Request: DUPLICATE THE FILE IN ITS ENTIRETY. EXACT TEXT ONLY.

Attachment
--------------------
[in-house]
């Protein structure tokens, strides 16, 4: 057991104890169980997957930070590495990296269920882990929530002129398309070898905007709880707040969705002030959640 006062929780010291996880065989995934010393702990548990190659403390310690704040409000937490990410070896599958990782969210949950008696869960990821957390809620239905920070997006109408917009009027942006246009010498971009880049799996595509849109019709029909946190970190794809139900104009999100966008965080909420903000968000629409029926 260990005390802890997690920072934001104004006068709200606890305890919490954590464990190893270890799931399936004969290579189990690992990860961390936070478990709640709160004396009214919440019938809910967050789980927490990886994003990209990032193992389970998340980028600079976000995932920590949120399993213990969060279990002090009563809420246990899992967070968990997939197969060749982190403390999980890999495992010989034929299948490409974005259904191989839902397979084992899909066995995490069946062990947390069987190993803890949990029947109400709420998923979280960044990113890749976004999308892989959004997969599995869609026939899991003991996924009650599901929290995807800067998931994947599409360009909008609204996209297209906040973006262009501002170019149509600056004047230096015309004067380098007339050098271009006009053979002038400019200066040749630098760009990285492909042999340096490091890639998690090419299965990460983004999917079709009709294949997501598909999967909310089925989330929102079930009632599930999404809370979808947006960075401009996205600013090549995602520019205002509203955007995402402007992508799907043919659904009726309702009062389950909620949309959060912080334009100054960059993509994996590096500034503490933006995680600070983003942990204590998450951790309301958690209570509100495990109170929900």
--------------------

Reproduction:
[in-house]
């Protein structure tokens, strides 16, 4: 057991104890169980997957930070590495990296269920882990929530002129398309070898905007709880707040969705002030959640 006062929780010291996880065989995934010393702990548990190659403390310690704040409000937490990410070896599958990782969210949950008696869960990821957390809620239905920070997006109408917009009027942006246009010498971009880049799996595509849109019709029909946190970190794809139900104009999100966008965080909420903000968000629409029926 260990005390802890997690920072934001104004006068709200606890305890919490954590464990190893270890799931399936004969290579189990690992990860961390936070478990709640709160004396009214919440019938809910967050789980927490990886994003990209990032193992389970998340980028600079976000995932920590949120399993213990969060279990002090009563809420246990899992967070968990997939197969060749982190403390999980890999495992010989034929299948490409974005259904191989839902397979084992899909066995995490069946062990947390069987190993803890949990029947109400709420998923979280960044990113890749976004999308892989959004997969599995869609026939899991003991996924009650599901929290995807800067998931994947599409360009909008609204996209297209906040973006262009501002170019149509600056004047230096015309004067380098007339050098271009006009053979002038400019200066040749630098760009990285492909042999340096490091890639998690090419299965990460983004999917079709009709294949997501598909999967909310089925989330929102079930009632599930999404809370979808947006960075401009996205600013090549995602520019205002509203955007995402402007992508799907043919659904009726309702009062389950909620949309959060912080334009100054960059993509994996590096500034503490933006995680600070983003942990204590998450951790309301958690209570509100495990109170929900």